United Nations Secretary General Ban Ki-moon called on Colombia on Friday to urgently come to an agreement on who will cover which costs of a pending demobilization of the FARC, the country’s largest rebel group.
“Resolving this issue is urgently necessary for the punctual and effective deployment of the verification and monitoring mission mechanism” that is supposed to oversee the pending mass demobilization, said the secretary general.
Moon had been given details on the demobilization areas by Colombia’s Peace Commissioner Sergio Jaramillo, who had traveled to New York City to inform the UN on dozens of sites where the international body vowed to supervise the demobilization and disarmament of Colombia’s largest and oldest rebel group.
The ongoing disagreement on how the demobilization will be paid for, and by who, is not the only impediment of the FARC’s demobilization.
According to a commission of experts that have visited the sites where the FARC should be demobilizing, some of the proposed camps lack road infrastructure, basic services like drinking water and means of communication.
According to the report now lying with the security council, this lack of infrastructure is the biggest challenge for international observers to safely monitor and verify the guerrillas’ demobilization and disarmament.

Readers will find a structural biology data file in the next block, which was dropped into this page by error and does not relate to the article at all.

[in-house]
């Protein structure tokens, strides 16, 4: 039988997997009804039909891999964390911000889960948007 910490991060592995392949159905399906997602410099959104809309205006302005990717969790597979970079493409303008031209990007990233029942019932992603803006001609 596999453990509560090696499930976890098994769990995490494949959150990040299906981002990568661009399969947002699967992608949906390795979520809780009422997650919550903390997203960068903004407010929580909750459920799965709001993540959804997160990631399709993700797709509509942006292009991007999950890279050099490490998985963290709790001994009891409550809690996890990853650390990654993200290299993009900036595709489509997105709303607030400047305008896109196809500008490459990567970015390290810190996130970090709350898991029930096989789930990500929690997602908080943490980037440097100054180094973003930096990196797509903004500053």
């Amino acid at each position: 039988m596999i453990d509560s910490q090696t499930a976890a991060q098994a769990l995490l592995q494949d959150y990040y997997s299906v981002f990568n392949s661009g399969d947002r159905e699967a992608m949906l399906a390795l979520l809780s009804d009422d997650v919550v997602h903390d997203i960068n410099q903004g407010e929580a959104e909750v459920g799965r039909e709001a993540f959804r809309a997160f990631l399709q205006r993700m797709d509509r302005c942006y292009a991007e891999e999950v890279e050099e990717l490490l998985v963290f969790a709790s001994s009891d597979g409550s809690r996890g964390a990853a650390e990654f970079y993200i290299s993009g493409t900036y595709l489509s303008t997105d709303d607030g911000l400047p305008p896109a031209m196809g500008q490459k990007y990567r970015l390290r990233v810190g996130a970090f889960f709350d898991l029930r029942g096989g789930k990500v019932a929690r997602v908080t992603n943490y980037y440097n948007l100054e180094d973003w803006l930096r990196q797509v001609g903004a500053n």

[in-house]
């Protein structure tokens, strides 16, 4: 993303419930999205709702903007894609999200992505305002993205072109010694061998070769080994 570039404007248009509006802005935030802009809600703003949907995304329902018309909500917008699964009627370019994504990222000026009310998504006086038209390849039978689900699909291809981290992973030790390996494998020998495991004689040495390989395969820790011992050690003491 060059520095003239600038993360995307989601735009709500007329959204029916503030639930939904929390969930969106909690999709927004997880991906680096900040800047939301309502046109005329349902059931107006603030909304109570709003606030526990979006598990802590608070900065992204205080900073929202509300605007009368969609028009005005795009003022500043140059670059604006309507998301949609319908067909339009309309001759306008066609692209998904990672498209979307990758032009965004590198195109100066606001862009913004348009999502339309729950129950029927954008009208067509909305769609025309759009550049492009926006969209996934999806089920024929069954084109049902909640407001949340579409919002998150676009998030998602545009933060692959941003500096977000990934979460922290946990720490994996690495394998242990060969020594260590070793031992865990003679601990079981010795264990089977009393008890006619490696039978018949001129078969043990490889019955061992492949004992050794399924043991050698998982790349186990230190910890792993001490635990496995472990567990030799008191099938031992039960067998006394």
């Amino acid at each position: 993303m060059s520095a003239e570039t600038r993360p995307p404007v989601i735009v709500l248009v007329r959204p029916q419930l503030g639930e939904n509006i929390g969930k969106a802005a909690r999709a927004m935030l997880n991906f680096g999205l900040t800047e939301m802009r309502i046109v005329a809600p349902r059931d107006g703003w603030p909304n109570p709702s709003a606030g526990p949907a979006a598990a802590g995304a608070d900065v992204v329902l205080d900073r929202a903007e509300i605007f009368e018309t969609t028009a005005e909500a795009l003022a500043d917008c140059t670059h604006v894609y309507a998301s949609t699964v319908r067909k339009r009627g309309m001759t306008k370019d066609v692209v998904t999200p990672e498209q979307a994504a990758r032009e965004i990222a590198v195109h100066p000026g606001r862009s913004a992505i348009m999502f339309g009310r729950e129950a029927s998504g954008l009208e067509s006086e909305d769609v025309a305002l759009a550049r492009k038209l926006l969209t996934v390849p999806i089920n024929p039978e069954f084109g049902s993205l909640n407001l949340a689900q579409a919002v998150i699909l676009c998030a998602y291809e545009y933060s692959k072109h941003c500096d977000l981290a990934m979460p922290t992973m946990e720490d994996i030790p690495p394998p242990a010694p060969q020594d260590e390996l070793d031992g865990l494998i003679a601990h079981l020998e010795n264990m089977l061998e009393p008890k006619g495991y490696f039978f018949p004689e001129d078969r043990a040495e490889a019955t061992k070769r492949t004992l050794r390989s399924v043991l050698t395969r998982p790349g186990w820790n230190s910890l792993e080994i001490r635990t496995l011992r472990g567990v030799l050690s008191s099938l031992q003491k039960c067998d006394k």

Another issue that could complicate the FARC’s demobilization is “La Niña,” a recurring weather phenomenon that brings heavy rains and has already begun causing flooding in some of the sites.
La Niña is expected to bring more and heavier rains in the planned six-month period demobilizing FARC guerrillas could spend in the camps.
After this period, the rebels should either be taking part in reintegration programs or appearing before court if they are suspected of war crimes.
During the demobilization and disarmament period, the United Nations will be responsible for the order in these camps and the recipient of the FARC’s weaponry.
Some 450 foreign observers, mainly from Latin America, are set to monitor the FARC’s demobilization and verify possible infractions of a pending peace deal that seeks to end more than 52 years of violence between the guerrillas and the state.